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Tax Reform and Your Bottom Line, Part 3: Roth Conversions

September 08, 2021

Part 1 of our Tax Reform article series discussed how to bunch deductions to get the most from your Schedule A Itemized Deductions in light of the changes to the standard deduction and Schedule A deduction limitations imposed by the 2017 Tax Cuts and Jobs Act.

Part 2 of our Tax Reform article series reviewed how the spread between ordinary income tax rates and long-term capital gains rates has narrowed and how this might offer more opportunities to sell appreciated assets.

Today’s article focuses on how to take advantage of your lower tax bracket and convert some of your tax-deferred accounts to tax-free accounts.

You, like many investors, accumulate wealth by making tax-deferred contributions to your employer-sponsored retirement plans such as 401ks, 403bs, and TSPs. This is a common and successful way to build your assets. When you change jobs or retire, you may choose to rollover these retirement accounts to an IRA. All these plans: 401ks, 403bs, TSPs, IRAs allow you to contribute pre-tax dollars to an investment account. These accounts grow tax-deferred. Any distributions after age 59 ½ are treated as ordinary income and taxed based on your marginal income tax bracket.

When you reach age 59 ½, you may still be working and don’t need the extra money so you, like many, choose to keep your money in your tax-deferred account where it can continue to grow.

Fast forward 11 years. At age 70 ½, the IRS requires you to take a minimum distribution from your tax-deferred accounts. These required minimum distributions (RMDs) must be taken for the remainder of your life or until the account is depleted. All these distributions will be taxed at your ordinary income tax rate.

Before you sit back and wait for 70 ½ to sneak up on you, consider how the current tax law change can benefit you now and in the future. One of the benefits of the 2017 Tax Cuts and Jobs Acts is that income tax rates have been reduced across the board. And, the income tax brackets have broadened.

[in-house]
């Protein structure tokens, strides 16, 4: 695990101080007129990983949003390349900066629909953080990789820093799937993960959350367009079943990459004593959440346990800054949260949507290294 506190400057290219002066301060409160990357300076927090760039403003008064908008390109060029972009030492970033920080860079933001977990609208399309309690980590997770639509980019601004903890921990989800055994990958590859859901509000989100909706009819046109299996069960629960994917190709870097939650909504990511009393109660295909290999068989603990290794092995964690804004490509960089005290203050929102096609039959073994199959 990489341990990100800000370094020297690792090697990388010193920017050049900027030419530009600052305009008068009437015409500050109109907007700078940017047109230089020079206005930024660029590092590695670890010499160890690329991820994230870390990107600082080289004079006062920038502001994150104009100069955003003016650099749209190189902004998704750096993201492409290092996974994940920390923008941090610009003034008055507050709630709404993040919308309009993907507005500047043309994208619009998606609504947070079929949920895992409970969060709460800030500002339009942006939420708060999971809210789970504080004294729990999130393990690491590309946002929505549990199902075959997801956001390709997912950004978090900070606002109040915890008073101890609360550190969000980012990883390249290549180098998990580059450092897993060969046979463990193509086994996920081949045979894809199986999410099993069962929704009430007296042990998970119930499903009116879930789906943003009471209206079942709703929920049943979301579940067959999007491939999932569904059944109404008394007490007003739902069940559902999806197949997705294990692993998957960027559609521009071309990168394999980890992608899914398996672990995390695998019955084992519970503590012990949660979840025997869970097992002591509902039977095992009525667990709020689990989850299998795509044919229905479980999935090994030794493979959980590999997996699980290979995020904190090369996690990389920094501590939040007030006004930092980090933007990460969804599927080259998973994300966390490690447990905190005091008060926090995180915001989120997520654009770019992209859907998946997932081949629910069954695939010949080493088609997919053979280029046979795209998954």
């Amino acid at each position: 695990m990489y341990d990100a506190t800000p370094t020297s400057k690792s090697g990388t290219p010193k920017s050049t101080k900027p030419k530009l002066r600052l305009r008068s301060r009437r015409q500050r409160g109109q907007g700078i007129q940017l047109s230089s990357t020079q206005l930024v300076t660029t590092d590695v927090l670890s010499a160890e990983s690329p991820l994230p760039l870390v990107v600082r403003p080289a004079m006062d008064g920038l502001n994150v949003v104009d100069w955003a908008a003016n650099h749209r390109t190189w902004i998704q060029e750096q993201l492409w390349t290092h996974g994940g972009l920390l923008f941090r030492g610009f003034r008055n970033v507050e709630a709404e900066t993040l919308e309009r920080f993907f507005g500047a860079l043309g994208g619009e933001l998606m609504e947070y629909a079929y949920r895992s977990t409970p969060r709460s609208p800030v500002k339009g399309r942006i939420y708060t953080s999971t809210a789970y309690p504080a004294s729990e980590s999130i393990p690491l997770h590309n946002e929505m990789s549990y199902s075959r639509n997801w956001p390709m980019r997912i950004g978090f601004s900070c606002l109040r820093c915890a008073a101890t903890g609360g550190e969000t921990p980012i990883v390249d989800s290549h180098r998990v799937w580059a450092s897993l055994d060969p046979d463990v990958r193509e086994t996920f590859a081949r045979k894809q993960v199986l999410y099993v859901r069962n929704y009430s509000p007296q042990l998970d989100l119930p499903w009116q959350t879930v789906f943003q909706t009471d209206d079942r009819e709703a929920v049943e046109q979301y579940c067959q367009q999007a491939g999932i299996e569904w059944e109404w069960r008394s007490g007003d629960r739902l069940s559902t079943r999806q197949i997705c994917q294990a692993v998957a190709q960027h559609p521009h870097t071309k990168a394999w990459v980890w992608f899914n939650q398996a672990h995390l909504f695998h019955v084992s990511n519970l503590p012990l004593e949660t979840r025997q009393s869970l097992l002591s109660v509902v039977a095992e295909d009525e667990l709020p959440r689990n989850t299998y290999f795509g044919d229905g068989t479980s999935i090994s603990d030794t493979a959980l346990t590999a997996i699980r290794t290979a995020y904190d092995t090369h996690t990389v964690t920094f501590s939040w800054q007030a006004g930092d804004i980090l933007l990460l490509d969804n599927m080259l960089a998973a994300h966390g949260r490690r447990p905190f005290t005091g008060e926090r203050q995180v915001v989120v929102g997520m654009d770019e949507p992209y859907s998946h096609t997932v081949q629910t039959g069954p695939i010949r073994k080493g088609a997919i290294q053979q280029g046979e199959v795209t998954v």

Let’s talk real numbers. If you are married, filing jointly, you will only pay 24% income tax on income between $165,001 and $315,000. Under the old tax rates, income between $153,101 – $233,350 was taxed at 28% and income between $233,350 – $416,700 was taxed at 33%. If your income falls between $165,001 – $233,350, you are paying 4% less in taxes. If your income falls between $233,350 – $315,000, you are paying 9% less in taxes.

Remember these tax rates are only effective through 2025. Why not take advantage of that tax reduction now by paying taxes on your IRA distributions before you reach age 70 ½. If you don’t need the money, go one step further and convert those IRA distributions to a Roth IRA that can continue to grow. Roth IRAs have no required minimum distributions and all withdrawals are tax-free.

Let’s review. We know that you must take distributions from your tax-deferred accounts at age 70 ½ and pay taxes, at your current tax rate (whatever it will be), on these distributions. There’s no changing that.

But, if you convert a portion of your tax-deferred account to a Roth IRA now, when tax rates are lower, you have now positioned some of your retirement money into a tax-free vehicle. Some real-life application might help.

We’ll assume the following:

Current income: $275,000

Current tax bracket: 24%

Value of IRA: $700,000

You don’t want to pay more taxes than your current tax bracket of 24%. We know that income up to $315,000 is taxed at 24%. You can convert $40,000 ($315,000 – $275,000 = $40,000) of your IRA to a Roth IRA and only pay 24% tax on that conversion. That $40,000 will still be invested for growth, but you will never pay tax on it again. Your IRA is now worth $660,000. Your Roth IRA is now worth $40,000.

If you continue doing this annually while tax rates are low, you could effectively position a good chunk of your IRA into a Roth IRA before you reach age 70 ½. At age 70 ½ you are only required to take a distribution from your IRA not from your Roth IRA. Because the total value of your IRA has been reduced, the required taxable distribution is also less, saving you taxes during your retirement years.

What are the pitfalls? First, you need to be at least 59 ½ before taking distributions (or Roth conversions) from your IRA to avoid an early withdrawal penalty. The funds must stay in the Roth IRA for at least five years before making withdrawals from the Roth. When determining your income bracket you need to be sure to include all sources of taxable income like wages, bonuses, dividends, interest, etc. You don’t want a Roth conversion to push you into a higher tax bracket.

With any tax strategy, you will want to work with your tax advisor to ensure that this strategy is right for you. Give us a call if you want to run some preliminary numbers to see the impact of a Roth conversion on your bottom line.

Securities offered through The Strategic Financial Alliance, Inc. (SFA), Member FINRA/SIPC. Advisory Services offered through Strategic Blueprint LLC. and The Strategic Financial Alliance, Inc. SFA and Strategic Blueprint are affiliated through common ownership but otherwise unaffiliated with Keen & Pocock.

This information is not intended to be a substitute for specific individualized tax, legal or investment planning advice as individual situations will vary. The SFA or Keen & Pocock do not provide tax or legal advice.